Current Issue
This Month's Print Issue

Follow Fast Company

We’ll come to you.

2 minute read

8 Experimental Tools To Change Media For The Better

Meet the newest winners of funding from Knight Foundation’s Prototype Fund, which gives cash to media startups that are so early-stage, they might not ever scale.

It’s impossible to talk about the future of journalism without mentioning the Knight Foundation’s support of creative projects, with everything from a media startup accelerator to a mobile news challenge. The foundation’s Prototype Fund, announced in 2012, gives $50,000 each to media project ideas that are too early-stage to scale—the riskier projects, in other words, that still have some learning to do before they build out, if they do at all.

This week, the Knight Foundation announced eight new projects that will receive funding from the Prototype Fund (15 have been funded so far). It’s a diverse bunch. "We’re looking at new models to help communities become informed, we’re looking for new journalism tools but we’re also looking at other ways that people get information," says Chris Barr, who runs the Prototype Fund. "There’s a thread of the OpenGov movement happening within these grants, there’s a thread of journalism tools, and then there’s a sort of 'and beyond’ category where we’re trying really unique ideas in how we deal with information and data across the board."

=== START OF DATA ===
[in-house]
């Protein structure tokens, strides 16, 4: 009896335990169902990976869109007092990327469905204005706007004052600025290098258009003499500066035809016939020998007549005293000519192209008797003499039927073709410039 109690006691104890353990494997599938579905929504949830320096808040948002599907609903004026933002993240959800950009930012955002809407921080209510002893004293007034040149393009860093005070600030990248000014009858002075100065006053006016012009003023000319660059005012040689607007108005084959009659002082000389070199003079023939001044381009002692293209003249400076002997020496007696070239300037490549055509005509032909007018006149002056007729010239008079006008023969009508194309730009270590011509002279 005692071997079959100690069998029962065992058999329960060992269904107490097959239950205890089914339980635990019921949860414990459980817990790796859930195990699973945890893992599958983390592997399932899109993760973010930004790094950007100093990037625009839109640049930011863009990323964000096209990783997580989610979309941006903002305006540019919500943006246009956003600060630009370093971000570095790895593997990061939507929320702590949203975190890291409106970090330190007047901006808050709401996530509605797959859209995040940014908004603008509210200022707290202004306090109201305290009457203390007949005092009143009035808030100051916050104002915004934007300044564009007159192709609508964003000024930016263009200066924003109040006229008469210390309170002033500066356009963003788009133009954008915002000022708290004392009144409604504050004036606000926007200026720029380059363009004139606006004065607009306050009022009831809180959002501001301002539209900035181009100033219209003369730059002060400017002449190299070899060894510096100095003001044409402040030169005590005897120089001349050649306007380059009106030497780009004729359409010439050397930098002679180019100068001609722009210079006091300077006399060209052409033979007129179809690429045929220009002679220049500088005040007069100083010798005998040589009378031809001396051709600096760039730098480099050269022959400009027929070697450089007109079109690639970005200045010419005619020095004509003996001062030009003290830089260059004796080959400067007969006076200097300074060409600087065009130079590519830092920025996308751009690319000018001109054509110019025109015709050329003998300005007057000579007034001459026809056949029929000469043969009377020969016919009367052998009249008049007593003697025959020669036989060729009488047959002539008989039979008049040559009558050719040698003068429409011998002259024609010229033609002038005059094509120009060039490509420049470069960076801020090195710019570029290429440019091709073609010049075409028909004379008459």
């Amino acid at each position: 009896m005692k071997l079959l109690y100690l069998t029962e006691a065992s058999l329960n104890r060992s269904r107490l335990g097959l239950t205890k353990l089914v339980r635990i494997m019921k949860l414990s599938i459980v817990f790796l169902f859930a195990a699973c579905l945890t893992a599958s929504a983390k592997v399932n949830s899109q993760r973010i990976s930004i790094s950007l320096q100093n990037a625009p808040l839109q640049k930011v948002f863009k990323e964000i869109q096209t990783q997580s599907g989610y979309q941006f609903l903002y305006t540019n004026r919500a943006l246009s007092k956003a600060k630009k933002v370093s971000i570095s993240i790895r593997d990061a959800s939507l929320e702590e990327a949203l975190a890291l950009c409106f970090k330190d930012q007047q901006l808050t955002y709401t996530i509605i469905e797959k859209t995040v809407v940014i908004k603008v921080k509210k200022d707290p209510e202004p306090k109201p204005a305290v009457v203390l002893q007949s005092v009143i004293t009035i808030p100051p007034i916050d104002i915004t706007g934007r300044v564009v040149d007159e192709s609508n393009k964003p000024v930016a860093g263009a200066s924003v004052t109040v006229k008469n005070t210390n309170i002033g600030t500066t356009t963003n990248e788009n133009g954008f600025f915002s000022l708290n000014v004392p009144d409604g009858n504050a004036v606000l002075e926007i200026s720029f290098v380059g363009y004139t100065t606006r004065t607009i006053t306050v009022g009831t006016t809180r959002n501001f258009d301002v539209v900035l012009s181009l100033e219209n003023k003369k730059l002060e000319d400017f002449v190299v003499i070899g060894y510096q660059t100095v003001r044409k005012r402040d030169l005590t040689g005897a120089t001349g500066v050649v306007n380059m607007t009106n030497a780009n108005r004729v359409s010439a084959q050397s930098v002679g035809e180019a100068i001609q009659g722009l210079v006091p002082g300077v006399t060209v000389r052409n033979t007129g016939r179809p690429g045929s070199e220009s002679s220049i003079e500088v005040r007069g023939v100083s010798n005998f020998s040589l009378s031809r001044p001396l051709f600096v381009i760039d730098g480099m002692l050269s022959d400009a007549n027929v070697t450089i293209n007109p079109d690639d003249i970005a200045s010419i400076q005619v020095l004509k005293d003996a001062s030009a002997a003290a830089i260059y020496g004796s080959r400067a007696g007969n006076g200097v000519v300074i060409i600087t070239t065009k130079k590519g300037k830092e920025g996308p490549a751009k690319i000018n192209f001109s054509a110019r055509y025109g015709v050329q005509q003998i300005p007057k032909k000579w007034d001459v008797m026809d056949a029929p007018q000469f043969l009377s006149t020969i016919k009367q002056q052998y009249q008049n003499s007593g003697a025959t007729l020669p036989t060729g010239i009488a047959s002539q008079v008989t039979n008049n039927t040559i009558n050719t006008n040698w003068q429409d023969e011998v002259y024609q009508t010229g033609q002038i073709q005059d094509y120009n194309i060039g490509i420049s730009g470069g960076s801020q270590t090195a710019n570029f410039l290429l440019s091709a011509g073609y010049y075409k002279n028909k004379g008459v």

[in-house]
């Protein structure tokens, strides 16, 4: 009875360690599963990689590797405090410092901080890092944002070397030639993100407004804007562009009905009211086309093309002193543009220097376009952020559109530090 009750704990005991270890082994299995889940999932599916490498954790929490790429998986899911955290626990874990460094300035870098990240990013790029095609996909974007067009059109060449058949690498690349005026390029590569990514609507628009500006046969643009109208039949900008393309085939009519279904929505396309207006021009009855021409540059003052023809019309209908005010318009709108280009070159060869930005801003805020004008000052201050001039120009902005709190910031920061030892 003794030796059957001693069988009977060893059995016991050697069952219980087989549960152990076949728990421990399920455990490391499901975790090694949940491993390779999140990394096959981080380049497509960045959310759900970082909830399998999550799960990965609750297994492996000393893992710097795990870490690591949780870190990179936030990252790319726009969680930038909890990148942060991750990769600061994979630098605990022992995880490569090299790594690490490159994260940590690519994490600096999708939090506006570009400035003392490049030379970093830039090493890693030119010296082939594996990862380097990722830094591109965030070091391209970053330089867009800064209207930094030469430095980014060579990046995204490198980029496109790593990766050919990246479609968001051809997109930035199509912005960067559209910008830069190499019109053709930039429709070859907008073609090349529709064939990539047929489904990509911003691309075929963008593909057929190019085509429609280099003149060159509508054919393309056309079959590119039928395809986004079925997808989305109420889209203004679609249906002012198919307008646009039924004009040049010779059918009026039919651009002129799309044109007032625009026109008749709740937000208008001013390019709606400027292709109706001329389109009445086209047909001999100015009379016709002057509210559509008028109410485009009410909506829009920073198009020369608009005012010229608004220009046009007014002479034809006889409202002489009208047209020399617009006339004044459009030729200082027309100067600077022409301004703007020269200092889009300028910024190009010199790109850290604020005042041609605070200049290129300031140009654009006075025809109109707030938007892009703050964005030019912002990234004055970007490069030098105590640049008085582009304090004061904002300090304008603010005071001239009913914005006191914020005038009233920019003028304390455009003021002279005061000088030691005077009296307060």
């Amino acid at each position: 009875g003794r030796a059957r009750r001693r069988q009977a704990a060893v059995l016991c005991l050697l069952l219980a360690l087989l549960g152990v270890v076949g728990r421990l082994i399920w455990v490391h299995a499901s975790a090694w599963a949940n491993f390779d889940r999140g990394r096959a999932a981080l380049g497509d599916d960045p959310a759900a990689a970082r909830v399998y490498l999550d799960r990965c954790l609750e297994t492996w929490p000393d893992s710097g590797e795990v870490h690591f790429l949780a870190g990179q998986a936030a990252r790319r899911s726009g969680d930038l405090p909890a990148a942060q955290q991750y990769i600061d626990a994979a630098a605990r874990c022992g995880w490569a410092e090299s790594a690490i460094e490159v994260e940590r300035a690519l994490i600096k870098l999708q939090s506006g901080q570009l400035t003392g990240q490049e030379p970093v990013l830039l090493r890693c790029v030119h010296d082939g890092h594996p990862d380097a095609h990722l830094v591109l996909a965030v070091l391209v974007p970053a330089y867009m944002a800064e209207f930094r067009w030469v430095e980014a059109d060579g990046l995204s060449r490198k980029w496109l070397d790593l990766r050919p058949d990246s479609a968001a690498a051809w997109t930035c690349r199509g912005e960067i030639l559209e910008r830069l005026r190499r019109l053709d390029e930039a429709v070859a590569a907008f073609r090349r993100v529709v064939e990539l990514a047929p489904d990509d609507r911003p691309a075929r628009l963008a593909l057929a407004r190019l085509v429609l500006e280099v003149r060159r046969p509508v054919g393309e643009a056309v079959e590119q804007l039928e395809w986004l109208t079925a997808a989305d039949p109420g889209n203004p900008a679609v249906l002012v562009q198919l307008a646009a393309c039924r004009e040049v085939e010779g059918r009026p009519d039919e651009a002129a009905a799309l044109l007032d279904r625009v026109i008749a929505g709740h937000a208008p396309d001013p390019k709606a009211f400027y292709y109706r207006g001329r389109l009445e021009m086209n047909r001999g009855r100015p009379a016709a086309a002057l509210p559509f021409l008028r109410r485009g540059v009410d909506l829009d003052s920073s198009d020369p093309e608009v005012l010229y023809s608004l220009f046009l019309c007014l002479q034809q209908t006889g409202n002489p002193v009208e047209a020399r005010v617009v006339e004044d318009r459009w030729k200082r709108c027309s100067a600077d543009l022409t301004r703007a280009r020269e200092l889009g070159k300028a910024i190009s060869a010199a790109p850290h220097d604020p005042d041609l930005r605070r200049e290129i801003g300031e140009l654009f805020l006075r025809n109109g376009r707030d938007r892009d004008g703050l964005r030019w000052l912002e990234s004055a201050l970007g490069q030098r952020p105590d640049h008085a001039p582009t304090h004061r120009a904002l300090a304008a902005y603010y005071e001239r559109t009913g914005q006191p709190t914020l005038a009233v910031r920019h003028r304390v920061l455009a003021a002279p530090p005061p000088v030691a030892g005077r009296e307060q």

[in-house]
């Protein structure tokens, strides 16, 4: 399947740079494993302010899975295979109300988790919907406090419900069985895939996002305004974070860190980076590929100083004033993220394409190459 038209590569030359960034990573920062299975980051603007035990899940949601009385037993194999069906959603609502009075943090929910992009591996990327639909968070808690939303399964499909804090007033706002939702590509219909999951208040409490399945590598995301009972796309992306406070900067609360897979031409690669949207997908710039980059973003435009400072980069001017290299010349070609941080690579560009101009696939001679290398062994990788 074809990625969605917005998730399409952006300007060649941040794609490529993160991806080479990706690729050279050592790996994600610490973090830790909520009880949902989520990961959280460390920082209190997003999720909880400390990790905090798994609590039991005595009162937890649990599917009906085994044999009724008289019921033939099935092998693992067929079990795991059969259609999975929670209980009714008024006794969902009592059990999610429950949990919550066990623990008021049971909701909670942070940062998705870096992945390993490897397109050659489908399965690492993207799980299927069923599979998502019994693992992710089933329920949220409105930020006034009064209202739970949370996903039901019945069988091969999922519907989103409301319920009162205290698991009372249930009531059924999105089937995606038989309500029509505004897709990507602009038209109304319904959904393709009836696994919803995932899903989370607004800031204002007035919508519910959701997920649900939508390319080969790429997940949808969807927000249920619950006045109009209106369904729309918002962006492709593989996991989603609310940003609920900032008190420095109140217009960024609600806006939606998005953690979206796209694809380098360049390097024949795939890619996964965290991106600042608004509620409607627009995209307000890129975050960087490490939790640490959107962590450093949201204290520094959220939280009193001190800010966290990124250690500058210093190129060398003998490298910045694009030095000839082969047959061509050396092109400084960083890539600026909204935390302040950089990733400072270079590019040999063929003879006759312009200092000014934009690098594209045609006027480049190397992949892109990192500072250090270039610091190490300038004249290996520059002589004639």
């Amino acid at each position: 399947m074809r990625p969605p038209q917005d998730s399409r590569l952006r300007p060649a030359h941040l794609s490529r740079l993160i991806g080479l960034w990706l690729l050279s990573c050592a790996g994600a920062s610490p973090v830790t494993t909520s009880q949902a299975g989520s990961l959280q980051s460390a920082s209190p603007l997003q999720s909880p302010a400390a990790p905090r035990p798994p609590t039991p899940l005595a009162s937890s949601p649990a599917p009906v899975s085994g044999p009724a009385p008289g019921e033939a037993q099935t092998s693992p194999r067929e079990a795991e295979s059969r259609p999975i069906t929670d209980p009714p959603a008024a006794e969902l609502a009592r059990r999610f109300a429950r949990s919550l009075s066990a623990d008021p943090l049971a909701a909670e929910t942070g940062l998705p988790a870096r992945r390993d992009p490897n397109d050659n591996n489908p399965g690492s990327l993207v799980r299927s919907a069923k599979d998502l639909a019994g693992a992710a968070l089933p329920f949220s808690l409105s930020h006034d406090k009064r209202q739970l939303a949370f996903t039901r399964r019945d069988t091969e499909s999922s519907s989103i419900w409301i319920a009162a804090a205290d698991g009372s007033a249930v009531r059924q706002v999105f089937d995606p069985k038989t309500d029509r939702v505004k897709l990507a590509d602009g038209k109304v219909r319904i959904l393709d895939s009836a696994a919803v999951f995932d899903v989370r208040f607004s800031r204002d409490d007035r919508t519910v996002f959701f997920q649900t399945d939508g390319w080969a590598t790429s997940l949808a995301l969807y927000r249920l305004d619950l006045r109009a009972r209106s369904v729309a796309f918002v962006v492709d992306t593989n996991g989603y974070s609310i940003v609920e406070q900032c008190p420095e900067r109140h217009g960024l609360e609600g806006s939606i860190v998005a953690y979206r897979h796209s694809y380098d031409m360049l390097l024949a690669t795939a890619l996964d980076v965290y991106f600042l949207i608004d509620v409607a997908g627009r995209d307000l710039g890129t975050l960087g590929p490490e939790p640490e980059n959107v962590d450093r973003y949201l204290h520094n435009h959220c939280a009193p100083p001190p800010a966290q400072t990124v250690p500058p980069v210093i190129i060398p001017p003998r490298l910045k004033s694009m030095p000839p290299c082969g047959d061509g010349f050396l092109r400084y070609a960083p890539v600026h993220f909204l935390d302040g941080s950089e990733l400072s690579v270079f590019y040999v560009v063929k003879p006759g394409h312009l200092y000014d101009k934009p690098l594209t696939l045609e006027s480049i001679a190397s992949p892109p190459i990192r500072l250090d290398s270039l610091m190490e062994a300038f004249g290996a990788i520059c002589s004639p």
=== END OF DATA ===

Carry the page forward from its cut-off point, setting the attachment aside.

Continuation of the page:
The three ideas in the civic and government category are Hollaback, a mobile app that lets people report street harassment to cities; eCitizens, which lets users subscribe to get alerts when their local government is making changes that are important to them; and a community crime watch portal from the North Central Texas Council of Government that’s updated in real-time with law enforcement data. The latter project already has working software.

In the journalism tools category, the Knight Foundation is funding a tool from the Associated Press that combines data with geographic sets; the OpenGenderTracking Project by Bocoup, which evaluates the gender balance in news stories; and the Rashomon Project, which lets journalists put together video of breaking news in chronological order.

The final two projects are wildcards. The LAMP online video editor lets students remix copyrighted materials for a media literacy class, and Data Toys is "literally building toys that help us explore data sets of various types," says Barr. "The notion is that we’ve done a lot of fantastic work in the last few years around data visualization, and this is sort of data physicalization—figuring out whether there are types of games and 3-D ways that we can play with data and explore data in ways that a 2-D interface doesn’t allow us to do."

It’s possible—probable, even—that a decent number of these projects will never get off the ground. But failure is part of the point. "The idea here is to put more ideas in the pipeline, test them through a smaller amount of funding, and identify which ones have a lot of potential. The ones that fail also give us a really great learning opportunity," says Barr.